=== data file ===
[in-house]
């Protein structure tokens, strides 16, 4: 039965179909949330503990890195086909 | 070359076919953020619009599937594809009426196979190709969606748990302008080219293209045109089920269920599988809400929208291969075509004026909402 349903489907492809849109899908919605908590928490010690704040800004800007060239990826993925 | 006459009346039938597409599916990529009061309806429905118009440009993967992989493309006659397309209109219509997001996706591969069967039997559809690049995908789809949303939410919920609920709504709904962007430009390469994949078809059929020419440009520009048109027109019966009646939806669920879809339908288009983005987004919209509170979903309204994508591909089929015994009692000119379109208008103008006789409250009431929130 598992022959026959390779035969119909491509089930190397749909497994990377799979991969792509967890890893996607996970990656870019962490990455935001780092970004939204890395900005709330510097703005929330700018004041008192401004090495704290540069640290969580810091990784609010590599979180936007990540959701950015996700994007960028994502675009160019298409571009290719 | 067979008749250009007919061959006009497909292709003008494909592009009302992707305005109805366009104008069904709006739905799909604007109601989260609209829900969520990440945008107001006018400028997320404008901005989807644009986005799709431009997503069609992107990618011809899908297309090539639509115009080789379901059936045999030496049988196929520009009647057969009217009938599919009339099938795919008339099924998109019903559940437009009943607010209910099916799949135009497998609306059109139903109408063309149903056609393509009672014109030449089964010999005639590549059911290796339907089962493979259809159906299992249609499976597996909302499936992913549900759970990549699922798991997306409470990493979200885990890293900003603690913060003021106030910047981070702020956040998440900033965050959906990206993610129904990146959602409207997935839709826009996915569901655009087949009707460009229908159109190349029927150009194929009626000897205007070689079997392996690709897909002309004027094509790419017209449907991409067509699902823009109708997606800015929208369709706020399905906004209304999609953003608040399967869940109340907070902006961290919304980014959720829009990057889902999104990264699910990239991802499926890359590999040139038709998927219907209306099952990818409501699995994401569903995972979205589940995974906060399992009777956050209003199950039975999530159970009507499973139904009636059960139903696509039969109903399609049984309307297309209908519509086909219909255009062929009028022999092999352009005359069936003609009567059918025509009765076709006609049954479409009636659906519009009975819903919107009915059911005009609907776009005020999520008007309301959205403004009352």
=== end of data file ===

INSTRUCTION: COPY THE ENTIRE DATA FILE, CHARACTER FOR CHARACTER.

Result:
[in-house]
């Protein structure tokens, strides 16, 4: 039965179909949330503990890195086909 | 070359076919953020619009599937594809009426196979190709969606748990302008080219293209045109089920269920599988809400929208291969075509004026909402 349903489907492809849109899908919605908590928490010690704040800004800007060239990826993925 | 006459009346039938597409599916990529009061309806429905118009440009993967992989493309006659397309209109219509997001996706591969069967039997559809690049995908789809949303939410919920609920709504709904962007430009390469994949078809059929020419440009520009048109027109019966009646939806669920879809339908288009983005987004919209509170979903309204994508591909089929015994009692000119379109208008103008006789409250009431929130 598992022959026959390779035969119909491509089930190397749909497994990377799979991969792509967890890893996607996970990656870019962490990455935001780092970004939204890395900005709330510097703005929330700018004041008192401004090495704290540069640290969580810091990784609010590599979180936007990540959701950015996700994007960028994502675009160019298409571009290719 | 067979008749250009007919061959006009497909292709003008494909592009009302992707305005109805366009104008069904709006739905799909604007109601989260609209829900969520990440945008107001006018400028997320404008901005989807644009986005799709431009997503069609992107990618011809899908297309090539639509115009080789379901059936045999030496049988196929520009009647057969009217009938599919009339099938795919008339099924998109019903559940437009009943607010209910099916799949135009497998609306059109139903109408063309149903056609393509009672014109030449089964010999005639590549059911290796339907089962493979259809159906299992249609499976597996909302499936992913549900759970990549699922798991997306409470990493979200885990890293900003603690913060003021106030910047981070702020956040998440900033965050959906990206993610129904990146959602409207997935839709826009996915569901655009087949009707460009229908159109190349029927150009194929009626000897205007070689079997392996690709897909002309004027094509790419017209449907991409067509699902823009109708997606800015929208369709706020399905906004209304999609953003608040399967869940109340907070902006961290919304980014959720829009990057889902999104990264699910990239991802499926890359590999040139038709998927219907209306099952990818409501699995994401569903995972979205589940995974906060399992009777956050209003199950039975999530159970009507499973139904009636059960139903696509039969109903399609049984309307297309209908519509086909219909255009062929009028022999092999352009005359069936003609009567059918025509009765076709006609049954479409009636659906519009009975819903919107009915059911005009609907776009005020999520008007309301959205403004009352």